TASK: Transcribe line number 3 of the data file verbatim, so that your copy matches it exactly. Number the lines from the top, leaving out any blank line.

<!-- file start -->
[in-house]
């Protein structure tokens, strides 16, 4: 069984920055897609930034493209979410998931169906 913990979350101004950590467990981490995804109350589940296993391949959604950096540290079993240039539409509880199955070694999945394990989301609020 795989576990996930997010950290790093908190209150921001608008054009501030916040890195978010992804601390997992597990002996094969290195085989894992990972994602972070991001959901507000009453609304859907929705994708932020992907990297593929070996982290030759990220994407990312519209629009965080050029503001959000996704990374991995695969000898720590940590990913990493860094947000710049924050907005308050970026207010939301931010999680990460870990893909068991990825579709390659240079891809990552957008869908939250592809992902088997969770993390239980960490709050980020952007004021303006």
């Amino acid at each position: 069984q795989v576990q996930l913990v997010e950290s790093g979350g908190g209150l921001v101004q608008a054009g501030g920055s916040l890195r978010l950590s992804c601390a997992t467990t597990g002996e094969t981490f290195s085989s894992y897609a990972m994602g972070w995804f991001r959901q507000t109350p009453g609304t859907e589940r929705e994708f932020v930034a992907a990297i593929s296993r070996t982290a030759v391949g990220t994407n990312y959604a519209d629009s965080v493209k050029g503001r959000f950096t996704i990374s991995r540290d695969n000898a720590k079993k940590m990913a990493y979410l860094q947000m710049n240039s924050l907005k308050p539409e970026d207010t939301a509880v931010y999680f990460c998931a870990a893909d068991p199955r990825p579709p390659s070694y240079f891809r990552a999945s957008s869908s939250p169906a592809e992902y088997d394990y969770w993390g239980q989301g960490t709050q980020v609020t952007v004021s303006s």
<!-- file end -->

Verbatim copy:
């Amino acid at each position: 069984q795989v576990q996930l913990v997010e950290s790093g979350g908190g209150l921001v101004q608008a054009g501030g920055s916040l890195r978010l950590s992804c601390a997992t467990t597990g002996e094969t981490f290195s085989s894992y897609a990972m994602g972070w995804f991001r959901q507000t109350p009453g609304t859907e589940r929705e994708f932020v930034a992907a990297i593929s296993r070996t982290a030759v391949g990220t994407n990312y959604a519209d629009s965080v493209k050029g503001r959000f950096t996704i990374s991995r540290d695969n000898a720590k079993k940590m990913a990493y979410l860094q947000m710049n240039s924050l907005k308050p539409e970026d207010t939301a509880v931010y999680f990460c998931a870990a893909d068991p199955r990825p579709p390659s070694y240079f891809r990552a999945s957008s869908s939250p169906a592809e992902y088997d394990y969770w993390g239980q989301g960490t709050q980020v609020t952007v004021s303006s």